The poor light may perhaps explain some of the differences between this and other reports of the Along Bay dragon. The projecting ribs and spine are certainly the most interesting feature here. They remind one of the parallel ridges on the leathery turtle and the basking shark, which had [sic] a stabilizing effect, except those are longitudinal-in any case the beast is too big for a leathery turtle, and the basking shark has no neck. It is, however, hard to believe that the ridges across the spine could be taken for a jagged crest, and one cannot help wondering whether the beast's condition was normal. Sea-mammal are, for obvious reasons, usually fat, protected against the cold by a thick layer of blubber. Might not this specimen be wasted away by age or illness? It is hardly likely. The explanation I shall be putting forward is that this emaciated appearance may be due to transverse bands of armour, as on the armadillos.


Heuvelmans' analysis is bullshit. It is painfully obvious he was guilty of the very 'pigeonholing' and 'mental gymnastics' he had scorned; the Hanoi encounter bears no resemblance to the Halong Bay cryptids and neither of them can be plausibly connected with encounters of 'Many-Finned' cryptids, namely by lacking multiple fins. This encounter appears to be the genesis of the 'armored Many-Finned' concept which, aside from the very surreal Tran Van Con report (or dream?), has gone unmentioned in other accounts. This doesn't indicate that cryptid categorizations are fundamentally flawed, but more critical focus is needed on individual reports is fundamental. Who knows, it may turn up something interesting, albeit non-cryptozoological...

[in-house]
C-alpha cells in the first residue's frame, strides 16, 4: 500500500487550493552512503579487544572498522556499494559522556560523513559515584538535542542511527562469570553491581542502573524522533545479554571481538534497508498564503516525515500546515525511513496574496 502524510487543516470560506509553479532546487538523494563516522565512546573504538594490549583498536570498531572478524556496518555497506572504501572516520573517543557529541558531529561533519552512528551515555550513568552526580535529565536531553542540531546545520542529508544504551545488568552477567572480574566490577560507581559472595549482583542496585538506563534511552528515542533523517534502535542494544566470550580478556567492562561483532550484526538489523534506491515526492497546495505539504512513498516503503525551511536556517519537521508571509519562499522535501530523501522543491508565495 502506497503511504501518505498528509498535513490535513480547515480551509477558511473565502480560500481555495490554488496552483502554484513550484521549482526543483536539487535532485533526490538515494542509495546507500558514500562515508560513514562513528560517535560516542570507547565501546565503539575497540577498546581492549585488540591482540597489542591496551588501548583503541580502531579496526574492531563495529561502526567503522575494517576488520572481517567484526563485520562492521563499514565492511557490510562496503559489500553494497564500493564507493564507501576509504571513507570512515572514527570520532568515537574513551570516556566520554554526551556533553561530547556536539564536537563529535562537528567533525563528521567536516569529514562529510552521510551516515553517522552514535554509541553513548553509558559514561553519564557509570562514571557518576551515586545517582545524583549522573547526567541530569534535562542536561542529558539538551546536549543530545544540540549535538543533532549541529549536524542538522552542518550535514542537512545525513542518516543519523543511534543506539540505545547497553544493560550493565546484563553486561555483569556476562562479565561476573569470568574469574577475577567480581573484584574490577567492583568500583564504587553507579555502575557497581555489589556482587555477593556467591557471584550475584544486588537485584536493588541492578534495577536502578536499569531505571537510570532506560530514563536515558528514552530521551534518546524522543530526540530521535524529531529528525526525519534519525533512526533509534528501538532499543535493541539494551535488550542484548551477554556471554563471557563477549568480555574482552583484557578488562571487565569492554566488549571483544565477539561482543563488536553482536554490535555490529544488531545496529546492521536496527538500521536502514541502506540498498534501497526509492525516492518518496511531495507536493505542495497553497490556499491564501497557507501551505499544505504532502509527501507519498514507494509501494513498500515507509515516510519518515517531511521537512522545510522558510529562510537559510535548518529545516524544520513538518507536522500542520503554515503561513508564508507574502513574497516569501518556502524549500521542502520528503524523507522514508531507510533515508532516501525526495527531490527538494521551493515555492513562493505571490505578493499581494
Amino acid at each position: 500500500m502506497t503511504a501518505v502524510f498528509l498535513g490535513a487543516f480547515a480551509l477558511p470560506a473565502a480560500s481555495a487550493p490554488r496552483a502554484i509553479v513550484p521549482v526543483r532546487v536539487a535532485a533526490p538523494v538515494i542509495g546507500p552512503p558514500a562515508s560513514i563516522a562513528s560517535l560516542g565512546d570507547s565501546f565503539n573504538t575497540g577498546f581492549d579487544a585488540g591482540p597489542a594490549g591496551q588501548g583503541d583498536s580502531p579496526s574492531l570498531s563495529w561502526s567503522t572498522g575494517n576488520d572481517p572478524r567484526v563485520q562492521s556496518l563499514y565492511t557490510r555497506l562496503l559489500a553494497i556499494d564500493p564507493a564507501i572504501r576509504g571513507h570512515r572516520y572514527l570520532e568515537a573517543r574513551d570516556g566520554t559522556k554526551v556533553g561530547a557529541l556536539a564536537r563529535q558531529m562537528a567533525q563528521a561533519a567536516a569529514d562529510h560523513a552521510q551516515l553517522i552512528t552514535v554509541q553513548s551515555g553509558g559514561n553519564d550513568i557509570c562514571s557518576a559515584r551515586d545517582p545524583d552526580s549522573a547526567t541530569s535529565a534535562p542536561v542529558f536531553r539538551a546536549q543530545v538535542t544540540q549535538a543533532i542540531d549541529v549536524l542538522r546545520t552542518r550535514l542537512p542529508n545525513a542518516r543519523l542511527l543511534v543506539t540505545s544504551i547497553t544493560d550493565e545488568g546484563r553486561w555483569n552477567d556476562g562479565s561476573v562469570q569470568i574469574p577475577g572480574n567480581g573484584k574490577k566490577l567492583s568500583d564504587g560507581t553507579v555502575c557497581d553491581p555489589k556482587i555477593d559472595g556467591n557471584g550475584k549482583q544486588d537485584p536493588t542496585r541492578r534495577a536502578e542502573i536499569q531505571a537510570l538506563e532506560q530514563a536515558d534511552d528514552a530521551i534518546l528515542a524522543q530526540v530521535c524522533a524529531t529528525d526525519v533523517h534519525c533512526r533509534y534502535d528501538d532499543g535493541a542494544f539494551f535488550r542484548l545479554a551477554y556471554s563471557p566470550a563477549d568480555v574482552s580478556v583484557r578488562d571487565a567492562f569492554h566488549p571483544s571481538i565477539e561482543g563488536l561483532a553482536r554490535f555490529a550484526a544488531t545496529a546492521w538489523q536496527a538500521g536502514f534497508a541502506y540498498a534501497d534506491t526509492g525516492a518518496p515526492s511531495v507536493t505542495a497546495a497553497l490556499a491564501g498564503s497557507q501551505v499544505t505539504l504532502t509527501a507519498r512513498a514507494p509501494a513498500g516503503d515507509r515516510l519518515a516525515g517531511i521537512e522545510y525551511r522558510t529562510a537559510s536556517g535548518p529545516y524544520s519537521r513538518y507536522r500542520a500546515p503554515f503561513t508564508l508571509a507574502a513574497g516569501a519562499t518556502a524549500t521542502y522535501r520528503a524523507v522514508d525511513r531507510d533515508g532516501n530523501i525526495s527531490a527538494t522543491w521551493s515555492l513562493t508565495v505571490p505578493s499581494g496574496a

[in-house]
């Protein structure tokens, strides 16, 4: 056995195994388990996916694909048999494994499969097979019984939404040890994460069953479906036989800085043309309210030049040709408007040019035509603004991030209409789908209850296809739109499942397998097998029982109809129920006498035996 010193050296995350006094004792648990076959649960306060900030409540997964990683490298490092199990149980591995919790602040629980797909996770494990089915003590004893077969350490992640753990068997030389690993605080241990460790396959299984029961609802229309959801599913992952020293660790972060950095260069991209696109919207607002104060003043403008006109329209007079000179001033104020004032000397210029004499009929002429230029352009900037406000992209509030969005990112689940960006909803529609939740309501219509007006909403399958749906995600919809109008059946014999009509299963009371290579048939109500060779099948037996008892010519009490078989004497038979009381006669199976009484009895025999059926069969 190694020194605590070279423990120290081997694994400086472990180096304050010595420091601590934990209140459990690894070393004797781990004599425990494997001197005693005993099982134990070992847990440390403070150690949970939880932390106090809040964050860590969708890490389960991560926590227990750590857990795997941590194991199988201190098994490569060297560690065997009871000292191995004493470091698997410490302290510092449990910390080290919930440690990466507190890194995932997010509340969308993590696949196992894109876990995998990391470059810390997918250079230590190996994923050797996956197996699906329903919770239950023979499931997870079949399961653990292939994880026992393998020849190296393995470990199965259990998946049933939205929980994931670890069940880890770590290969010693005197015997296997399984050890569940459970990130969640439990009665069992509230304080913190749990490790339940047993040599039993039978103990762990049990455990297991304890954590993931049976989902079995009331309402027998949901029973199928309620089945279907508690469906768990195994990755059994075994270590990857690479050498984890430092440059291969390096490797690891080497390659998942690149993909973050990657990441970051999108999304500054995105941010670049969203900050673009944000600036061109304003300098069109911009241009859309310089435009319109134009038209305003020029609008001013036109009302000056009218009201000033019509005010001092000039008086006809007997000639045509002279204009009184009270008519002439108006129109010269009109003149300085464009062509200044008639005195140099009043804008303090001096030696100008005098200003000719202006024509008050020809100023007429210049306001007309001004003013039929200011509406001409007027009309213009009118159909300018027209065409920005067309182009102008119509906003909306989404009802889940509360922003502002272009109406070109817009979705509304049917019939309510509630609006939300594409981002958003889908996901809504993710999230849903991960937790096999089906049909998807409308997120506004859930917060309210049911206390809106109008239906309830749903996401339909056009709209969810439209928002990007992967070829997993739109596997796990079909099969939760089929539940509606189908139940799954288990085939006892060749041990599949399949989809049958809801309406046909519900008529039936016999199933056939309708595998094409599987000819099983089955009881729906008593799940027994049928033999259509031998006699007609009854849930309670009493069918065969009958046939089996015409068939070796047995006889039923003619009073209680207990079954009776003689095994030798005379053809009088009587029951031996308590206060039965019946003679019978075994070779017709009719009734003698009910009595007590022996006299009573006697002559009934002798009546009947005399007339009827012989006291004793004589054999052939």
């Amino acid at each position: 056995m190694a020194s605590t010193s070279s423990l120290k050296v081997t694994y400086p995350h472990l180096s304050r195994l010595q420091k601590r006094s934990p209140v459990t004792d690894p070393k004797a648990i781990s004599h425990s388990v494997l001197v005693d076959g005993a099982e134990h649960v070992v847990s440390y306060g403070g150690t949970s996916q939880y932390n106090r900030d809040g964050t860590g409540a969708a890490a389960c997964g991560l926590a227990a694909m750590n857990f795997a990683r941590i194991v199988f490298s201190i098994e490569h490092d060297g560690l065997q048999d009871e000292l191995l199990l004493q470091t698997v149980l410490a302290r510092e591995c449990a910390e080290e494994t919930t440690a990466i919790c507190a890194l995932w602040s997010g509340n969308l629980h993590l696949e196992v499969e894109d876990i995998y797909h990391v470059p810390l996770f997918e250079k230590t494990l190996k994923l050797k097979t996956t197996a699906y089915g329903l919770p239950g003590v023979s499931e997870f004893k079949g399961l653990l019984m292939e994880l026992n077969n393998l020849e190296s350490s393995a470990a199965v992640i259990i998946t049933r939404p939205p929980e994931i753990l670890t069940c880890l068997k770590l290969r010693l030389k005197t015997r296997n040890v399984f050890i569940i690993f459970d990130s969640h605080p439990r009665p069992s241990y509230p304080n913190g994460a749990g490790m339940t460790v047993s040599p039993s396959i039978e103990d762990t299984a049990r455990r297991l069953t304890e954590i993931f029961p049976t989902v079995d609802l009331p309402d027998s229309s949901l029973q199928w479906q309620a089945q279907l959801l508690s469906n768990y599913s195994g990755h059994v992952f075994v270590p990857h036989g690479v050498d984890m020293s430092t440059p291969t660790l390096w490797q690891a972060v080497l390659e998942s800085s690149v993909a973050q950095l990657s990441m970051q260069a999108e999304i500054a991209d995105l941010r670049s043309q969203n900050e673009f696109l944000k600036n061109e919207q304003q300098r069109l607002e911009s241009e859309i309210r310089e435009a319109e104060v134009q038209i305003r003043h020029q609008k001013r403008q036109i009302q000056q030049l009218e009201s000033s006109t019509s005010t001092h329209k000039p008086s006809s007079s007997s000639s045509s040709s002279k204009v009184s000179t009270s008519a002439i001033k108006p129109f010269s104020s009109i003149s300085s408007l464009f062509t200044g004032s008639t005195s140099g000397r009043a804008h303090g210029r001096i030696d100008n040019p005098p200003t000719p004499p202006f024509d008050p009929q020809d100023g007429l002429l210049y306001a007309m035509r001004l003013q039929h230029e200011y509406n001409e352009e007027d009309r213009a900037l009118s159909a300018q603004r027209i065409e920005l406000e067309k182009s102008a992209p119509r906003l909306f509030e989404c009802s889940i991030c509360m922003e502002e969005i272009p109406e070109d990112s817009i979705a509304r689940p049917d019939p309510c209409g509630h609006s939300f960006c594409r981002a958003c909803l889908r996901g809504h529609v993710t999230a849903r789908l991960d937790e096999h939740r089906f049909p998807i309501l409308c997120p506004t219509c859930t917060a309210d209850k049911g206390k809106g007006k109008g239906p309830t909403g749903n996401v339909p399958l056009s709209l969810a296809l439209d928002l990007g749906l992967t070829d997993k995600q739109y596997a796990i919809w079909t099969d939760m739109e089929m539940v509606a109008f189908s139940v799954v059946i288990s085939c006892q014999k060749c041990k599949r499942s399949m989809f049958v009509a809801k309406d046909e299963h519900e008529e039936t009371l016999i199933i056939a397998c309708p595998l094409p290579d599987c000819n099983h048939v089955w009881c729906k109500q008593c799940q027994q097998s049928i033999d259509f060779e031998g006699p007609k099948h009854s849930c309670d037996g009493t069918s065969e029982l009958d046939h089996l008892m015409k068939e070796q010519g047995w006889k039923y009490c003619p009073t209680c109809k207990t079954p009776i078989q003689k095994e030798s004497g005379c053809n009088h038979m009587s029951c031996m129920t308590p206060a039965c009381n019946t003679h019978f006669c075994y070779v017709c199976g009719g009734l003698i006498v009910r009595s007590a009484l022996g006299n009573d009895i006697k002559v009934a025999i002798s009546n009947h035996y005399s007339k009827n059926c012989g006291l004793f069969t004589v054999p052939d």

It also needs to be repeated that reported size in an encounter should not be taken as an actual figure. With that in mind, I wondered if the encounter actually was of a Leatherback Seaturtle which was mistakenly interpreted as having transverse ridges and a long neck. It still is a possibility, but there is a more parsimonious explanation out there: